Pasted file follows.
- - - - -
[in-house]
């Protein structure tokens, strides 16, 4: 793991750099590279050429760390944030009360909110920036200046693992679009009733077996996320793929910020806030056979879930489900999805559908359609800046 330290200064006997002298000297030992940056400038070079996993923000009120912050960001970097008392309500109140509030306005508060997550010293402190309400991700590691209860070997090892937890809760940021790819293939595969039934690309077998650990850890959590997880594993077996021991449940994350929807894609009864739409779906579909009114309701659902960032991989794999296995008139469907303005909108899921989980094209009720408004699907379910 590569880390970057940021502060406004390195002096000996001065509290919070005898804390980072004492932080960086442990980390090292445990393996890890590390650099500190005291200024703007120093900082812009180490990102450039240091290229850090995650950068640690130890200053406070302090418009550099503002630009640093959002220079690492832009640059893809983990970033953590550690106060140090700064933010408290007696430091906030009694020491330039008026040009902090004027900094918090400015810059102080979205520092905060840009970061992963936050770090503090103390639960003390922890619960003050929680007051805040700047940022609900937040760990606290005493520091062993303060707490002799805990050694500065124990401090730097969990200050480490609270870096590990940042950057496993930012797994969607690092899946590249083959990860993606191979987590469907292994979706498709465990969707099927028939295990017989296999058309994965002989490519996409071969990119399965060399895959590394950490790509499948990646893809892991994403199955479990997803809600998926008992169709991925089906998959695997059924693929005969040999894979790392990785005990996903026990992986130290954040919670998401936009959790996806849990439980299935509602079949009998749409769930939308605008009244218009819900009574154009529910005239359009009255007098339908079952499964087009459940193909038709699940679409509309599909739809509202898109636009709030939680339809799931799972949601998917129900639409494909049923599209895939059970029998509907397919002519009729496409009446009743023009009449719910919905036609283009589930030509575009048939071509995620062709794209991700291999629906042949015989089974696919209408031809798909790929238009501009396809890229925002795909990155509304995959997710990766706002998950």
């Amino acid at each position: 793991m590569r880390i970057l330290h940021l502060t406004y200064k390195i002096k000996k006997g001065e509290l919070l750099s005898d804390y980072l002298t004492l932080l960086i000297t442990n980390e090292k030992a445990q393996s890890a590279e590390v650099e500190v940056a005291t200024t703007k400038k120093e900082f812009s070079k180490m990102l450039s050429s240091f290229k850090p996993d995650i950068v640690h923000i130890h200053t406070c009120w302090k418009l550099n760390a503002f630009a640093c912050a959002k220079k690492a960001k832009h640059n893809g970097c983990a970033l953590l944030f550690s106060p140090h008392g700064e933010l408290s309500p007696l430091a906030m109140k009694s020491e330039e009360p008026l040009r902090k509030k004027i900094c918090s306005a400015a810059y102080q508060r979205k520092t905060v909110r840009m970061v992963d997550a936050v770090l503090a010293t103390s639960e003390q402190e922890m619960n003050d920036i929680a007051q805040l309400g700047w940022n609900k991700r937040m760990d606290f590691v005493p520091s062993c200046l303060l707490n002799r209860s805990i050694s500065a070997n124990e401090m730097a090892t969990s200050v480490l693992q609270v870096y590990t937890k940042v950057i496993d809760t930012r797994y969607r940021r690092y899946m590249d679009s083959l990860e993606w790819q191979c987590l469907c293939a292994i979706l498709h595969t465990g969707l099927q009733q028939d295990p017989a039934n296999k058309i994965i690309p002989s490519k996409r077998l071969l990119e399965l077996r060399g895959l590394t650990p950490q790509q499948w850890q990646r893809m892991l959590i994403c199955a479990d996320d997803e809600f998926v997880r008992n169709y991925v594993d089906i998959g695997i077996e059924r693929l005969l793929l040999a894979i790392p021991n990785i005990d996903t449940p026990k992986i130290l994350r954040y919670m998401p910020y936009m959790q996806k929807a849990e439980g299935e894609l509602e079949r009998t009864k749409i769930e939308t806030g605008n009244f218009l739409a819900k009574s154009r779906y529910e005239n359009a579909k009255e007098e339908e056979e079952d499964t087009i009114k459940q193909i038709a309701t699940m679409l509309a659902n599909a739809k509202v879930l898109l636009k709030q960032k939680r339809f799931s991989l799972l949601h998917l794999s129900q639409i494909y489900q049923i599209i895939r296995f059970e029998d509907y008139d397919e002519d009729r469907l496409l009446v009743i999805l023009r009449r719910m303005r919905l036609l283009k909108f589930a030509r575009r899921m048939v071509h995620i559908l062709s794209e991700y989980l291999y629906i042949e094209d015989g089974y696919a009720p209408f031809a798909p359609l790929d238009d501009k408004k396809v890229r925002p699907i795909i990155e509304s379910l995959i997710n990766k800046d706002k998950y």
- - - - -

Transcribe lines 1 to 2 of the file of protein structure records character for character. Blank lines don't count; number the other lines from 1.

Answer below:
[in-house]
């Protein structure tokens, strides 16, 4: 793991750099590279050429760390944030009360909110920036200046693992679009009733077996996320793929910020806030056979879930489900999805559908359609800046 330290200064006997002298000297030992940056400038070079996993923000009120912050960001970097008392309500109140509030306005508060997550010293402190309400991700590691209860070997090892937890809760940021790819293939595969039934690309077998650990850890959590997880594993077996021991449940994350929807894609009864739409779906579909009114309701659902960032991989794999296995008139469907303005909108899921989980094209009720408004699907379910 590569880390970057940021502060406004390195002096000996001065509290919070005898804390980072004492932080960086442990980390090292445990393996890890590390650099500190005291200024703007120093900082812009180490990102450039240091290229850090995650950068640690130890200053406070302090418009550099503002630009640093959002220079690492832009640059893809983990970033953590550690106060140090700064933010408290007696430091906030009694020491330039008026040009902090004027900094918090400015810059102080979205520092905060840009970061992963936050770090503090103390639960003390922890619960003050929680007051805040700047940022609900937040760990606290005493520091062993303060707490002799805990050694500065124990401090730097969990200050480490609270870096590990940042950057496993930012797994969607690092899946590249083959990860993606191979987590469907292994979706498709465990969707099927028939295990017989296999058309994965002989490519996409071969990119399965060399895959590394950490790509499948990646893809892991994403199955479990997803809600998926008992169709991925089906998959695997059924693929005969040999894979790392990785005990996903026990992986130290954040919670998401936009959790996806849990439980299935509602079949009998749409769930939308605008009244218009819900009574154009529910005239359009009255007098339908079952499964087009459940193909038709699940679409509309599909739809509202898109636009709030939680339809799931799972949601998917129900639409494909049923599209895939059970029998509907397919002519009729496409009446009743023009009449719910919905036609283009589930030509575009048939071509995620062709794209991700291999629906042949015989089974696919209408031809798909790929238009501009396809890229925002795909990155509304995959997710990766706002998950």